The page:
Daimler “prints” first metal truck part

John G Smith

Once the platform and support structure are removed, the metallic powder is removed by suction, sieved, cleaned and recycled.STUTTGART, GERMANY – Engineers working for Daimler’s European truck brand, Mercedes-Benz Trucks, have successfully used a 3D printer to create a metal thermostat cover – proving a process that could reshape the way spare metal parts are produced and distributed.

With the potential of decentralizing production, 3D printing could improve parts availability, shorten delivery times, and reduce warehousing and distribution costs, the company notes. Daimler’s brands in North America include Freightliner and Western Star.

“With the introduction of 3D metal printing technology, Mercedes-Benz Trucks is reasserting its pioneering role among global commercial vehicle manufacturers,” said Andreas Deuschle, head of marketing and operations – customer services and parts with Mercedes-Benz Trucks. “We ensure the same functionality, reliability, durability and cost-effectiveness with 3D metal parts as we do with conventionally produced parts.”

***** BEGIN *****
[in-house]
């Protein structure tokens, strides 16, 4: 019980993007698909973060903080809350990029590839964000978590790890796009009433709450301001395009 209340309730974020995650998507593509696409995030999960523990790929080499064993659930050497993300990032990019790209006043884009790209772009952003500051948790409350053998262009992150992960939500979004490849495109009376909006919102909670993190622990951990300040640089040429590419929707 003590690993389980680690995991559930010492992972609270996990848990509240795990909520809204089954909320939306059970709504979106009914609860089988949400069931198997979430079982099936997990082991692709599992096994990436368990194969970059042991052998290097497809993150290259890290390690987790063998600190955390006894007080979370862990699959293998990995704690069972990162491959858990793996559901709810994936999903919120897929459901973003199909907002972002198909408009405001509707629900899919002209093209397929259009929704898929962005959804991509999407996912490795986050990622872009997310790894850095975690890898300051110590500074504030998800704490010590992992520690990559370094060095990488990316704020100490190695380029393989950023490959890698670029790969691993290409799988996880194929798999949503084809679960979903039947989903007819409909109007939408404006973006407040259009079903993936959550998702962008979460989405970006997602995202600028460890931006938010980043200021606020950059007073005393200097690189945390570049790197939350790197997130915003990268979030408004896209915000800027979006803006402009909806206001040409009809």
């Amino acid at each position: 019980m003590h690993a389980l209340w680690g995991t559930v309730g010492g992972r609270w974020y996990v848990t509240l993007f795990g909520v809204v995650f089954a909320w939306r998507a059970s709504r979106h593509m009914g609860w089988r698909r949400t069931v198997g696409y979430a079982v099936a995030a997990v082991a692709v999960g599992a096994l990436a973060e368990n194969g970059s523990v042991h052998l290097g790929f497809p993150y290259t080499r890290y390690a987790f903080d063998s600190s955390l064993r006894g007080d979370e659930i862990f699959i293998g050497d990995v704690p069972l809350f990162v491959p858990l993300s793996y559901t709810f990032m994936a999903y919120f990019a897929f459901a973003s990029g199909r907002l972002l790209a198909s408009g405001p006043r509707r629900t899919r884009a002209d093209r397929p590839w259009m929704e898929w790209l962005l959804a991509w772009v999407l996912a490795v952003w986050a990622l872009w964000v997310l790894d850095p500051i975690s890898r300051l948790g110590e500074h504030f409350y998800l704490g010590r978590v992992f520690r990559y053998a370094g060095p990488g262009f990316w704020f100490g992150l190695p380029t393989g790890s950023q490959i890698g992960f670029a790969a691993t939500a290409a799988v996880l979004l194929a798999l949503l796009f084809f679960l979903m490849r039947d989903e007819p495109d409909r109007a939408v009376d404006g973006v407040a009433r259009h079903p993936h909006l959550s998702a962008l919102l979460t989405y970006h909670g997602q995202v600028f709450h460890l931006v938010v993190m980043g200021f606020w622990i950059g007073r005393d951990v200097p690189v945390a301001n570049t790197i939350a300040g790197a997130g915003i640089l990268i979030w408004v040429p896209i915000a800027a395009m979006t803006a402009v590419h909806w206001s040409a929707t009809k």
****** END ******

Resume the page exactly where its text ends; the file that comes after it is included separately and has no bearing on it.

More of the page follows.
The customer services and parts division began working with automotive 3D printers about a year ago, creating aftermarket and replacement plastic parts. Now working with metal, the 3D printers appear ready to produce small numbers of mechanically and thermally stressed components.

Put another way, different shapes of metal components can now be produced at the touch of a button — beginning with rarely ordered aluminium parts that match the density and better the purity of conventional die-cast aluminium parts. This could apply to peripheral metal engine parts, in-engine parts, cooling system components, transmissions, axles or chassis, the company says.

No special development work or special tools are required.

“The availability of spare parts during a workshop visit is essential for our customers – no matter how old the truck is, or where it is located,” Deuschle says. “The particular added value of 3D printing technology is that it considerably increases speed and flexibility, especially when producing spare and special parts. This gives us completely new possibilities for offering our customers spare parts rapidly and at attractive prices, even long after series production has ceased.”

The new thermostat cover now being made with 3D printers is only ordered in small numbers and used in older truck and Unimog models that ended production about 15 years ago.

Unlike the Selective Laser Sintering process used with plastics, the metal printing uses something called Selective Laser Melting. To make the thermostat cover, the powdered aluminium/silicon material is applied in layers and melted with one or more lasers.

John G Smith

John G. Smith is the editorial director of Newcom Media's trucking and supply chain publications -- including Today's Trucking, trucknews.com, TruckTech, Transport Routier, Canadian Shipper, Inside Logistics, Solid Waste & Recycling, and Road Today. The award-winning journalist has covered the trucking industry since 1995.

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